Foreign Direct Investment
(FDI) will be allowed in all sectors
except multi-brand retail. It is said that this will create jobs and enable India to access frontier technologies. Simultaneously it is proposed that import tariffs should be reduced in order to provide low cost imported goods to the people. Exports should be facilitated so that Indians can gain from comparative advantage in areas such as pharmaceuticals and spices. That will create jobs. Indeed these fortuitous impacts will take place. Large numbers of middle class jobs have been created in the services sectors like call centers, software programming, research, medical transcription, processing of insurance claims, etc. courtesy global integration. But question is whether this will be adequate for begetting India 10 percent-plus growth rate and to provide jobs to the unemployed youth.
This model has been implemented across the world under the aegis of the World Bank and International Monetary Fund during the last two decades. The net result is not encouraging. The International Labour Organization has pointed towards the worsening of the global employment situation in its report titled Global Employment Trends, 2014. It has reported that young people are not getting jobs: "The global youth unemployment rate has reached 13.1 percent, which is almost three times as high as the adult unemployment rate. Indeed, the youth-to-adult unemployment ratio has reached a historical peak." The second point is that jobs are mostly being created in the informal sectors like that of rickshaw pulling and housemaid in South- and East Asia: "In some countries in these regions, informality rates reach up to 90 percent of total employment... the lack of formal employment opportunities is likely to constitute a barrier to a sustainable further reduction in poverty." Figures provided by the Government of India confirm these trends. There has been a net addition of only 11 lac jobs in the organized sectors in the economy between 2000 and 2011. About nine crore workers have entered the job market in this period. Only one out of hundred entrants has got a job in the organized sectors. The beneficial impacts of global integration are proving grossly inadequate for meeting the aspirations of people.
The lack of employment opportunities is a logical result of the FDI-cum-free trade model. Large-scale production is undertaken by few highly skilled workers on automatic machines. These workers are paid huge salaries of Rs 1-2 lac per month. They employ three maids and two gardeners in their homes. The organized employment is shrinking while unorganized employment is expanding. FDl and export industries are simply not providing high-quality jobs that are expected. This problem is not restricted to FDl. Domestic big industries contribute to it as much.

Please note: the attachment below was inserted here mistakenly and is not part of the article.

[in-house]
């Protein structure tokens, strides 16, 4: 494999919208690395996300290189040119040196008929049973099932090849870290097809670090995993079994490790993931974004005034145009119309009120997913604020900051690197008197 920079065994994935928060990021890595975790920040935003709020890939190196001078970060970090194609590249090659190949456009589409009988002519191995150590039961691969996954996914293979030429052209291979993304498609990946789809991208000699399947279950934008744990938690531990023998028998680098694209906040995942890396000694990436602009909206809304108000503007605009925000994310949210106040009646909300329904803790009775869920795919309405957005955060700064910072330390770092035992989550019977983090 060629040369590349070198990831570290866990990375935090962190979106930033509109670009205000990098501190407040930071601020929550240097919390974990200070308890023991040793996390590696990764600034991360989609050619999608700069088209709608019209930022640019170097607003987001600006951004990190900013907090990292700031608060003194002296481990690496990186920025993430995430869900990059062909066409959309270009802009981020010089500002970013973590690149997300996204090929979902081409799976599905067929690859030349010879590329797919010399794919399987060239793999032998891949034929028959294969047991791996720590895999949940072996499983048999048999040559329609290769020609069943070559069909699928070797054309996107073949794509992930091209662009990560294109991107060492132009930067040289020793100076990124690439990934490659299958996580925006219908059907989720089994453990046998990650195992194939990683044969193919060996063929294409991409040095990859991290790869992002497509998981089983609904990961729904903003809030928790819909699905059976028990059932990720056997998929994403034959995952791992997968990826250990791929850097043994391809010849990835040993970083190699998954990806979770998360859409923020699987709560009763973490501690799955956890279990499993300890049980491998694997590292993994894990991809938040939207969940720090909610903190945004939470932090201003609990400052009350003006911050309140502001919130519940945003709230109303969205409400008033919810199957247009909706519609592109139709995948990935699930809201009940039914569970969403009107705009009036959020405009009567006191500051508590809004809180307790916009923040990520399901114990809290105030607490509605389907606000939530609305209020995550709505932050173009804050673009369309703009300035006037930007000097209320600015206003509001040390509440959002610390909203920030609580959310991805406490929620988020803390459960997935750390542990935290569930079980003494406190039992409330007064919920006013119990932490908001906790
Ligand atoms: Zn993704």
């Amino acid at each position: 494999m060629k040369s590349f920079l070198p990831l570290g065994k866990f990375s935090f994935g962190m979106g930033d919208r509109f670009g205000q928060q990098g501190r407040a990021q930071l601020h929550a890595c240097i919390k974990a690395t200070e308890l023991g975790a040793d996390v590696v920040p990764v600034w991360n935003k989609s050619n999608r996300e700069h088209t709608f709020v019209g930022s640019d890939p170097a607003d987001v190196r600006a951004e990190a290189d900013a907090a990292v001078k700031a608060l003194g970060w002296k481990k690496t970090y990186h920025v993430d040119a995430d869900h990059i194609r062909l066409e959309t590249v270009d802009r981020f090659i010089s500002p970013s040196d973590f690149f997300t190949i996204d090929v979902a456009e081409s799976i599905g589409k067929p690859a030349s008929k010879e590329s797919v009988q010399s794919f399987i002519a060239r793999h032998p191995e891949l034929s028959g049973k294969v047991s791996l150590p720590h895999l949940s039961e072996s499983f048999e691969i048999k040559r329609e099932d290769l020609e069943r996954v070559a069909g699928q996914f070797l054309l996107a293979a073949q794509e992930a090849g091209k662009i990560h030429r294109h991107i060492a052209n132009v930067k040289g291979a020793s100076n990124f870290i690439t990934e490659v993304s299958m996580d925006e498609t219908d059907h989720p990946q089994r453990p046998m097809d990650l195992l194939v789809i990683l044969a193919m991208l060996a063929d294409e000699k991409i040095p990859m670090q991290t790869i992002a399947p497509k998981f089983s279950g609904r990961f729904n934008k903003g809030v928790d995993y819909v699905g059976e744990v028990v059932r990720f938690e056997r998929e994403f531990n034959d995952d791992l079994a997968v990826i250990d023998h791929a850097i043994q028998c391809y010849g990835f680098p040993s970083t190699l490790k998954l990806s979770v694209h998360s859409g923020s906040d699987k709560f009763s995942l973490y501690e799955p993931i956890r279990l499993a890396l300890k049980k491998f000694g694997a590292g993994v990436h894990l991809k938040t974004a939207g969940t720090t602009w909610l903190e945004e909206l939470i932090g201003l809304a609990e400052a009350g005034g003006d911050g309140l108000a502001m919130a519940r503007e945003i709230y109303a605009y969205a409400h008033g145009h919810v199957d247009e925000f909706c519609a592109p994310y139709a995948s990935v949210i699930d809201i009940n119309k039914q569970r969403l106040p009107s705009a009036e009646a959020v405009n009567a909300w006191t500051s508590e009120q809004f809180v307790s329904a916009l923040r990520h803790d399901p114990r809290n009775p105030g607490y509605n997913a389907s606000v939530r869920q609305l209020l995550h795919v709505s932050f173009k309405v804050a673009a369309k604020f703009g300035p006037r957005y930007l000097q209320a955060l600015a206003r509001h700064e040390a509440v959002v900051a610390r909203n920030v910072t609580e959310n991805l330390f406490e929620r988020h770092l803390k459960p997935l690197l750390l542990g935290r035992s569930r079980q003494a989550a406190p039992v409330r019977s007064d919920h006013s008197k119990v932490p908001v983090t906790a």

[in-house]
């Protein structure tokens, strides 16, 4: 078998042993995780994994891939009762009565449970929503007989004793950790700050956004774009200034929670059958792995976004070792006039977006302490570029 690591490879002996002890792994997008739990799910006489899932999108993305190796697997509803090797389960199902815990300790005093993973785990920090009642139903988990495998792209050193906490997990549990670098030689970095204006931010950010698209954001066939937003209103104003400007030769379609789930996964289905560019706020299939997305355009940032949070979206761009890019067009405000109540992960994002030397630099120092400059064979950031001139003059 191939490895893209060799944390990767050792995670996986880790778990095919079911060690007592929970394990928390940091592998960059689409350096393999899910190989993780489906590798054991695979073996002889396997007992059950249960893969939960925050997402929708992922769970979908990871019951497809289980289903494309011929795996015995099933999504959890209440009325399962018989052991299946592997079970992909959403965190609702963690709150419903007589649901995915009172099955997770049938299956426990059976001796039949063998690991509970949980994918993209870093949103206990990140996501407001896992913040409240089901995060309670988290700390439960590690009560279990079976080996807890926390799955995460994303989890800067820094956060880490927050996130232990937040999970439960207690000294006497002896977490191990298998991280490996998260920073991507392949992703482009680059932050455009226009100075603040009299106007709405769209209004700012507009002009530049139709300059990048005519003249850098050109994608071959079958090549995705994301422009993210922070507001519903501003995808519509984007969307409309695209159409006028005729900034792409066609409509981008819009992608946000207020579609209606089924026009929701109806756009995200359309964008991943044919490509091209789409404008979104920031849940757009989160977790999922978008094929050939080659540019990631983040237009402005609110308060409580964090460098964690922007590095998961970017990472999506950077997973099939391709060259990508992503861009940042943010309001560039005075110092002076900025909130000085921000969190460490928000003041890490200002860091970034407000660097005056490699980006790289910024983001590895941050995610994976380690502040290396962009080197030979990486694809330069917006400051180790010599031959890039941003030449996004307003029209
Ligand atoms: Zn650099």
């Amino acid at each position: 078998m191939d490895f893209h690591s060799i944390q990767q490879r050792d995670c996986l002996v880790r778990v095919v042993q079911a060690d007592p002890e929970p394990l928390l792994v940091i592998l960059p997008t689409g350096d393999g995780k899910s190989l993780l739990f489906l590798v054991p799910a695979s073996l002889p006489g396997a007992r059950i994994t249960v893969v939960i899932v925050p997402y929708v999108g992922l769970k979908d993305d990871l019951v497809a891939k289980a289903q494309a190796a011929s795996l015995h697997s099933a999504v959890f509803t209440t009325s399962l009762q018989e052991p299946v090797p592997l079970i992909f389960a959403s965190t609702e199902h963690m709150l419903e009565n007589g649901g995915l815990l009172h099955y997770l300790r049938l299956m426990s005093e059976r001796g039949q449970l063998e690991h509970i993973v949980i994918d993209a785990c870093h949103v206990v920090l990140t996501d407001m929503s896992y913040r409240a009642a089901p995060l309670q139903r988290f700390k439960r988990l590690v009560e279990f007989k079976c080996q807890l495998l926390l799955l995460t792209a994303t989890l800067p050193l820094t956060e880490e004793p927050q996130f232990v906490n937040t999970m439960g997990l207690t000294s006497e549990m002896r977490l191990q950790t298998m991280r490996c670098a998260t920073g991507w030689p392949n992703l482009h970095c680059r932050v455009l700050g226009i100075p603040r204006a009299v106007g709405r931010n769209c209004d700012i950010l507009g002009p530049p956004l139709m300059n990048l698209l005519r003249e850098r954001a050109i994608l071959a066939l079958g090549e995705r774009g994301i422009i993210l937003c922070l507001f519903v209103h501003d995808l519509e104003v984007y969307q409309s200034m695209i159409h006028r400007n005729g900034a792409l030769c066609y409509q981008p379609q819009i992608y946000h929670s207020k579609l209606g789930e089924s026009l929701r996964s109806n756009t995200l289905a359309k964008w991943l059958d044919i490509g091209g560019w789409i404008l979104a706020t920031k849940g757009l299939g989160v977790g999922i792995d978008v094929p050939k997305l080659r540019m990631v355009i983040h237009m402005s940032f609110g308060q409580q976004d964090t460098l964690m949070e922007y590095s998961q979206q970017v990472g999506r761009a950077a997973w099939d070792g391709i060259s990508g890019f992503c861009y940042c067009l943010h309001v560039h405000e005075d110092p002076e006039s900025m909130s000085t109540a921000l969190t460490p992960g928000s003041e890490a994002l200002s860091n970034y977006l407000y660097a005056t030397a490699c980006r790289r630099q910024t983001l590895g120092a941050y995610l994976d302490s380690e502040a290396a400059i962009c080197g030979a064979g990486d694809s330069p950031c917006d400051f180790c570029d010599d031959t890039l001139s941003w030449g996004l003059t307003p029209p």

There is a consensus that small and medium industries should be provided encouragement. But it is not recognized that there is a direct conflict between big and small industries. They operate in the same market. If a big industry starts making cheap eye glasses; the small industries have but to close down. It is like inviting a trained wrestler and saying that encouragement will be provided to the village youth suffering from malnutrition to compete with him. The wrestler will invariably win. The mainstream economists do not have a solution to this problem.
There is a need to invite only that FDl which leads to net creation of jobs or to the transfer of advanced technologies. Say an MNC wants to open a furniture manufacturing facility in the country. Let us assess how many jobs will be created directly in that factory. Let us also assess how much furniture will be produced by the MNC and how many carpenters will have to shut shop as a result of cheaper furniture from MNC becoming available in the market. One can then assess the net impact on employment.
The WTO will be a big hurdle in such calibrated approach. The WTO comes in a package. Either you accept free trade in toto or you are out of WTO. This is only the larger picture, however. There are many provisions in the WTO that allow nations to move in calibrated integration. There is a livelihood clause. The governments are permitted to impose restrictions where livelihood of large number of people is affected. They can impose non-tariff barriers on grounds of quality etc. Other ways have to be found. India should even be prepared to quit the WTO if it is found that the net impact on the people is negative.
Vol. 47, No. 3, Jul 27 - Aug 2, 2014